Striving

Adapted from a talk given on Day 1 of the February 2006 retreat. Transcribed and edited by John Francis with further editing by Toni Packer.

A few days ago, I read an article whose author maintained that human beings, with few exceptions, are seekers — that seeking is the prime movement in human beings. What is it that we are seeking? Are we trying to feel secure? Are we seeking happiness, companionship, presence (like “here-ness” or “now-ness”), peace, harmony, a long life? You name it! Isn’t it mostly a product of the thinking brain, put together from memory of past experiences and the desire to experience them again? Are we seeking the summum bonum, the most wonderful thing that could possibly happen to us? We may not have experienced it yet, but fantasy provides plenty of examples of what it would be like, and how tireless striving could bring it about.

With the word striving, Goethe’s celebrated drama Faust comes to mind — a play in two volumes dealing in great detail with the life of Faust, a restless, ever discontented seeker in the Middle Ages. In the first part of the tragedy, Faust makes a pact with the devil Mephistopheles. If Mephisto can present Faust with just one moment of total bliss of which Faust can plead, “Do remain with me, thou art so beautiful!” Then he would put Faust in chains and carry his immortal soul away. And this very thing actually happens at the end of the second volume. After myriad experiences throughout his life that have left the aged Faust hopelessly malcontented, he now finds himself next to the vast ocean of a low country (maybe the Netherlands). Here he envisions an industrious, hardworking people creating a prosperous existence by transforming the restless sea into fertile land, filling the edge of the oceanside with earth and surrounding it with levees to provide ever more productive living space. It will be a land, Faust fantasizes, where free people, though surrounded by constant danger, will spend their daily lives fighting valiantly for their freedom. Gripped by the ecstasy of this vision, Faust exclaims: “Seeing ever new living space created by human beings for human beings, I declare this the supreme moment of my life!”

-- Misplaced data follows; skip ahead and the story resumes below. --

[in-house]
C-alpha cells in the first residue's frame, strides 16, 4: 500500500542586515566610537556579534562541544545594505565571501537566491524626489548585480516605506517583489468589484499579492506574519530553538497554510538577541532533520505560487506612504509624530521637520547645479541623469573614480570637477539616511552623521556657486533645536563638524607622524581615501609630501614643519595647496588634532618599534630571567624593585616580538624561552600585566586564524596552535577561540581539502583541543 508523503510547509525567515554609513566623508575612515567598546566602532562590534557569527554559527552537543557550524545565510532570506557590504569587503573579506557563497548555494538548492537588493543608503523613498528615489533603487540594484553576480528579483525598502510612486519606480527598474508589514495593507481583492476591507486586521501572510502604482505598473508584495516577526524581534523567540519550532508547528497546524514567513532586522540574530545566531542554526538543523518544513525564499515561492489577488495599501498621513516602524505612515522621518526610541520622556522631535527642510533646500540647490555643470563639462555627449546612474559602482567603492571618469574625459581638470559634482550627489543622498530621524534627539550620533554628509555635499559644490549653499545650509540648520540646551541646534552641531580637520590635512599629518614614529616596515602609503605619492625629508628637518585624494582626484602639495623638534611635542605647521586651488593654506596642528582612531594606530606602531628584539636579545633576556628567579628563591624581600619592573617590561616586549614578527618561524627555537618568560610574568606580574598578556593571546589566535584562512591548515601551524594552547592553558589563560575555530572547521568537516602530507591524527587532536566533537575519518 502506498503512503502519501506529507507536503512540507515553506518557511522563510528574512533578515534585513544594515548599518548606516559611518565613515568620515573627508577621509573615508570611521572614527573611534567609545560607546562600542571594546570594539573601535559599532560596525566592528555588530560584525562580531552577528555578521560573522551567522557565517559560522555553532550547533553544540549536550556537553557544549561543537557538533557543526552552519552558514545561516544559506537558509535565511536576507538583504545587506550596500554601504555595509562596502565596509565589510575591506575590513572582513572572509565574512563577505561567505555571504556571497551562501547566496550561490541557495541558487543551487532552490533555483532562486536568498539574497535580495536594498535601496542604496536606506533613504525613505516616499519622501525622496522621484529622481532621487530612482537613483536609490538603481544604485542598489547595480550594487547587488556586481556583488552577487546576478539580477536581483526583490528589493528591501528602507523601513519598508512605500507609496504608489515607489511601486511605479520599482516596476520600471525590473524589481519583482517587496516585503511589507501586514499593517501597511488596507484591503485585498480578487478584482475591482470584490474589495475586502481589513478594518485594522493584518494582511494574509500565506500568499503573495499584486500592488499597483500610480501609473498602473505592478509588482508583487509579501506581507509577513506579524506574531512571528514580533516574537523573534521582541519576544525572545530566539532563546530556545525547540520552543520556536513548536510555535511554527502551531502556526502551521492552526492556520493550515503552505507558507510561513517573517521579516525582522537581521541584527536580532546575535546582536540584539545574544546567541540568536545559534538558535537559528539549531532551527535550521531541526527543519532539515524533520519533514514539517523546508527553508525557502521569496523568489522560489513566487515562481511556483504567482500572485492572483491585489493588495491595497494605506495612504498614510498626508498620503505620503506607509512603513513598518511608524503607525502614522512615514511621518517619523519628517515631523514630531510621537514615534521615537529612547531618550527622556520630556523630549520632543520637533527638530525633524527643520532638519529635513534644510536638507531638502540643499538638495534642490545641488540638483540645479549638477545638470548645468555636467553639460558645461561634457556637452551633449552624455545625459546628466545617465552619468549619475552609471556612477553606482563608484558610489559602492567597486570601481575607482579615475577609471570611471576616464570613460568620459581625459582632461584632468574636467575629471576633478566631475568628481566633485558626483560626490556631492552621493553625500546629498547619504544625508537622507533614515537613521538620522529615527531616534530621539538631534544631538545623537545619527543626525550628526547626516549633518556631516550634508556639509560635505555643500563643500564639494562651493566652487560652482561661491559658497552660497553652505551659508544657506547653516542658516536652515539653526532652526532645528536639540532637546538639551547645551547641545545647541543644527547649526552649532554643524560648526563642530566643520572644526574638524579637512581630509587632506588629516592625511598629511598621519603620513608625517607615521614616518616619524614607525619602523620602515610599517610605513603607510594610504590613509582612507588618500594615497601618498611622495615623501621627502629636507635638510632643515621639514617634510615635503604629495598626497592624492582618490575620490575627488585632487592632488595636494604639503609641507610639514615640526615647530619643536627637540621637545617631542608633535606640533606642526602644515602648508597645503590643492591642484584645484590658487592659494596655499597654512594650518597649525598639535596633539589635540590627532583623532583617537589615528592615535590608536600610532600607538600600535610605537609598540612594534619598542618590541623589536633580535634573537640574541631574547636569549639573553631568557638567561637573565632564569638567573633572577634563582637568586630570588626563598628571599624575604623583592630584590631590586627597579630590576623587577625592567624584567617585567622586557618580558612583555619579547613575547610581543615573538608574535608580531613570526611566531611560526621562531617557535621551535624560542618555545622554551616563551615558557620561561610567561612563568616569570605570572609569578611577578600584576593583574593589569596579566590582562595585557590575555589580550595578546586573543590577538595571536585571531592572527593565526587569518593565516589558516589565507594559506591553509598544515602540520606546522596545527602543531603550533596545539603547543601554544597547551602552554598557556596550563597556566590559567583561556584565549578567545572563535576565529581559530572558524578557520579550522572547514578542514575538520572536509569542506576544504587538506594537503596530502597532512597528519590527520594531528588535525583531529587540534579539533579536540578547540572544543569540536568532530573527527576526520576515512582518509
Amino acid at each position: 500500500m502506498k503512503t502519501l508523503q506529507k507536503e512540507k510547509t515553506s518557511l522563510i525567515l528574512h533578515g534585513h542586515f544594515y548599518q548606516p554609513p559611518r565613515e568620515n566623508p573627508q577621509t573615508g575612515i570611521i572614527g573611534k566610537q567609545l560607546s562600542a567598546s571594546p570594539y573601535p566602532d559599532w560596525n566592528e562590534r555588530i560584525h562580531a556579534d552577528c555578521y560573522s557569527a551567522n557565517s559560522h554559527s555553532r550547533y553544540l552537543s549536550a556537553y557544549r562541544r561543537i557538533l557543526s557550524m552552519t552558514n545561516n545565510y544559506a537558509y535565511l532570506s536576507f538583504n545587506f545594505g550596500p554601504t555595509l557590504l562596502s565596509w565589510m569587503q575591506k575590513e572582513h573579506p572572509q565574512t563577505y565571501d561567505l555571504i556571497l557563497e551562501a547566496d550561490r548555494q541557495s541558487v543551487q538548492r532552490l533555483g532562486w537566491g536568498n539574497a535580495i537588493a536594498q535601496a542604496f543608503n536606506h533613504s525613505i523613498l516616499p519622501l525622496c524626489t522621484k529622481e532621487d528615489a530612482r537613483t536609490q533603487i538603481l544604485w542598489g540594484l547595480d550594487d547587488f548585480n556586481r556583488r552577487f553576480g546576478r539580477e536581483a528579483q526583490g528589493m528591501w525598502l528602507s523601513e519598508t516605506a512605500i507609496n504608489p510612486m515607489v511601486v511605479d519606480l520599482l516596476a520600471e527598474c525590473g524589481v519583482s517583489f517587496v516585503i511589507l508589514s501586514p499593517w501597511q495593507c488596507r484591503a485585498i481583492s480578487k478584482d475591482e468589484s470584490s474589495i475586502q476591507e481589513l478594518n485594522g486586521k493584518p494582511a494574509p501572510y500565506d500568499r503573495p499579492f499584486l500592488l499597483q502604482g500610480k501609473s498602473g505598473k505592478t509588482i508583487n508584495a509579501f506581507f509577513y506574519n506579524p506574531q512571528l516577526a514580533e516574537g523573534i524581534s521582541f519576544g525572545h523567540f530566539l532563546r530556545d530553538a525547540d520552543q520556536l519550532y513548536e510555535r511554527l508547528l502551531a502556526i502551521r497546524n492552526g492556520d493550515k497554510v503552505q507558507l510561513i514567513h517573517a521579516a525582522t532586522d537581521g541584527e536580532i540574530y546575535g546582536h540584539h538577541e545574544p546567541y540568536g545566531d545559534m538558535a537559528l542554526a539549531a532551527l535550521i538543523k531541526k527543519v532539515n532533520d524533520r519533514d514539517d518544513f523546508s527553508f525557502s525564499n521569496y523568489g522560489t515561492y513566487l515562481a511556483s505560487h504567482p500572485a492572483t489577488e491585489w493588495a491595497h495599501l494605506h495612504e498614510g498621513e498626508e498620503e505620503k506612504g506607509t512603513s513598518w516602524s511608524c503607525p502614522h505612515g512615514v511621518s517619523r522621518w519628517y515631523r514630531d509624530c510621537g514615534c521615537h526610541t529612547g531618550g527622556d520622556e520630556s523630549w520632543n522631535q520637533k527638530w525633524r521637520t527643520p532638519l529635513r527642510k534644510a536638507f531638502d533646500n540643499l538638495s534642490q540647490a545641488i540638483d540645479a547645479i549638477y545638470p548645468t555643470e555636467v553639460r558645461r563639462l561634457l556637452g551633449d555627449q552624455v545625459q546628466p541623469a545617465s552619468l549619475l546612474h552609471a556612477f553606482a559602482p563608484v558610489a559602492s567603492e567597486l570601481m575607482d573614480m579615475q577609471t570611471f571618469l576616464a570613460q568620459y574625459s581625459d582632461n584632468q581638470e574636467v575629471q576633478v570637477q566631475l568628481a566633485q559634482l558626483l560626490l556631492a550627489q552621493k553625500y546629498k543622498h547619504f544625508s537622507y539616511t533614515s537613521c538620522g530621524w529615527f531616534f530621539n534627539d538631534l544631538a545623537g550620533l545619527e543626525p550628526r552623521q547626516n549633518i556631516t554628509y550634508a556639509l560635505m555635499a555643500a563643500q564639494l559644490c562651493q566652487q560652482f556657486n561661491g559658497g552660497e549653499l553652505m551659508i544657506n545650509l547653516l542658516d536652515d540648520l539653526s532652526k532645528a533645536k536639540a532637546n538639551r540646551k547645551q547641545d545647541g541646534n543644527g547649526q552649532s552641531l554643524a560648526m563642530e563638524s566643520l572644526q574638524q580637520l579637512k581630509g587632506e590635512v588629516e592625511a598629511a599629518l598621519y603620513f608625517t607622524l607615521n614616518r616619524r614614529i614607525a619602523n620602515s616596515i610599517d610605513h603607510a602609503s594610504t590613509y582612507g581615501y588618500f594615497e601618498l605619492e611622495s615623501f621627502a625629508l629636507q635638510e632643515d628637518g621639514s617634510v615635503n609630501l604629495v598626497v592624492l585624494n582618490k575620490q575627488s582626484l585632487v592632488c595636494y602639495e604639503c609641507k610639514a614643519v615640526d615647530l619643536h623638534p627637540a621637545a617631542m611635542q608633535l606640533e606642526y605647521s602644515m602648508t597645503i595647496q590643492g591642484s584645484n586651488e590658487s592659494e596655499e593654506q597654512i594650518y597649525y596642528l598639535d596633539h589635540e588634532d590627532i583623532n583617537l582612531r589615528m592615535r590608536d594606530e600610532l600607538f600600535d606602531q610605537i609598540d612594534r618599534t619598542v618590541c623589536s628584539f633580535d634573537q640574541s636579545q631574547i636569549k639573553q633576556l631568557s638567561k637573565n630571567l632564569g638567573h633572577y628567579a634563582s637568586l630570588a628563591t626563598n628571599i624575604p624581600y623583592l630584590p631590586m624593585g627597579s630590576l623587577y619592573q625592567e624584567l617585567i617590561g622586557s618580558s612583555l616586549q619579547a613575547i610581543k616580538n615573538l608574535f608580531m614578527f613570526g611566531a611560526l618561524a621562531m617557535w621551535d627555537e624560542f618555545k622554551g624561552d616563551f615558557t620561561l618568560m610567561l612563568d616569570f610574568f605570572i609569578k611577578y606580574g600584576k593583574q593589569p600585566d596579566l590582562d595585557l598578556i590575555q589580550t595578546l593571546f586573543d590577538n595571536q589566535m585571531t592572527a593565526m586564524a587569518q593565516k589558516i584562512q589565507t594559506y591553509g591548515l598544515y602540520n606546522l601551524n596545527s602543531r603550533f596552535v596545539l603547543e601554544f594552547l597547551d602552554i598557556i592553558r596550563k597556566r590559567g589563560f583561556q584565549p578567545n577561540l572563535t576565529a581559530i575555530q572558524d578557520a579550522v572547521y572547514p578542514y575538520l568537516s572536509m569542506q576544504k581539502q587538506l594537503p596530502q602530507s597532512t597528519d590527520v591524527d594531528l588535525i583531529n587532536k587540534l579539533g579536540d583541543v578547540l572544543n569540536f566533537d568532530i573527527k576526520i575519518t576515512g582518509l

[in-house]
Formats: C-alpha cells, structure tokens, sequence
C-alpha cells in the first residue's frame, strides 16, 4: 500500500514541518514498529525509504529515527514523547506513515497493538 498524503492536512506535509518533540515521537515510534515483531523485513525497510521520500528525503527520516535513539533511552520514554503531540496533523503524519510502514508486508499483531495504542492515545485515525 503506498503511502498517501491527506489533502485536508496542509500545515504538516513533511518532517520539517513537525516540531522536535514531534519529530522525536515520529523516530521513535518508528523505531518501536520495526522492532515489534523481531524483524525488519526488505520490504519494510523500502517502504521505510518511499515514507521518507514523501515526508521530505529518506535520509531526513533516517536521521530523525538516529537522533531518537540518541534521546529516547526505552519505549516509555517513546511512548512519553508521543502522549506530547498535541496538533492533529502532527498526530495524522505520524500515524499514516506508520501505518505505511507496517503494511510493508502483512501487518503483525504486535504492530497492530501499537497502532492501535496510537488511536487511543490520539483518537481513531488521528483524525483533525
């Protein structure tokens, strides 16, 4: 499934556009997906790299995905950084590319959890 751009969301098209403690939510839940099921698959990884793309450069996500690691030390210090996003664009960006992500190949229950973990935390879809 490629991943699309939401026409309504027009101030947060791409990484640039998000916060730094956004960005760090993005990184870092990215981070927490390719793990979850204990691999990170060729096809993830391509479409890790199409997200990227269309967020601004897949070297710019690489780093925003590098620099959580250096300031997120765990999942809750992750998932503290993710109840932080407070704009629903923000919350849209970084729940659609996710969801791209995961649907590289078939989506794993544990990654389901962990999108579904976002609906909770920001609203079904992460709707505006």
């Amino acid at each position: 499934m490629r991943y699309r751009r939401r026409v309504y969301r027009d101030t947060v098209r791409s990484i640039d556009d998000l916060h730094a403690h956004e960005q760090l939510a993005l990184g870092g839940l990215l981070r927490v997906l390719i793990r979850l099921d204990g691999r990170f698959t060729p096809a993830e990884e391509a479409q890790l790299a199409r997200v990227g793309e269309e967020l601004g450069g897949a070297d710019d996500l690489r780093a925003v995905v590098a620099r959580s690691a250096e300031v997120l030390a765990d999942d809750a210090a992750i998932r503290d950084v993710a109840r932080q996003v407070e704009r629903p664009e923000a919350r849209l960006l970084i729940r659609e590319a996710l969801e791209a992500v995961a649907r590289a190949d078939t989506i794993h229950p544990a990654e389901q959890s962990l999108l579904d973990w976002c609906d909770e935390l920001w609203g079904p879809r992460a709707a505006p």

Even though the anticipated moment hasn’t actually arrived yet, Faust is totally satisfied with this fantasy, to which he gives vivid expression. The instant Mephisto hears Faust declare this the “supreme moment” of his life — “Stay with me, oh moment, in your unsurpassable beauty!” — he appears and snatches away his soul. But he hadn’t counted on the angels, who, sweeping down from heaven, retrieve Faust’s immortal soul, and, much to Mephisto’s chagrin declare that whoever zealously aspires is worthy of redemption. With that said they carry Faust’s immortal soul to heaven.

I don’t know how this strikes people who, after years of admonishment in talks, books and dialogues, find their restlessness clearly coming into awareness. Can this moving from one thing to another in ceaseless striving begin to let up? Not that anything is promised as a reward for this awaring. You have to see for yourself whether becoming aware of our ceaseless inner and outer movements to strive, to gain, and to attain will actually reveal the immovable stillness of nirvana (literally meaning something like mmovable). Can there unfold an acute listening to our physical and mental movements of striving to get someplace?

For Zen students, this place is the state of enlightenment that one has read about and maybe has had brief glimpses of — and then wanting that again, wanting to attain enlightenment forever. Although most Zen texts do not just say “become enlightened,” but warn at the same time: “What you are running after and forever reaching for is not it!” But we have to discover that for ourselves — not just hear or read about it! So, does it take an effort to inwardly listen to this whole fabulous movement of striving?

First of all we have to clearly see: Are we engaged in striving for something? I don’t think there is anyone who doesn’t find something that they are striving for — peace and quiet, harmony, absence of conflict, enlightenment. We all strive to attain, even though a Buddhist sutra says “Attainment too is emptiness.” It’s a wonderful sutra in which one thing after another is systematically negated. There’s nothing left in the end because — “Attainment too is emptiness.” There’s nothing to get — nothing — all is totally insubstantial. Attainment is unattainable. So what is this bodymind constantly engaged in seeking?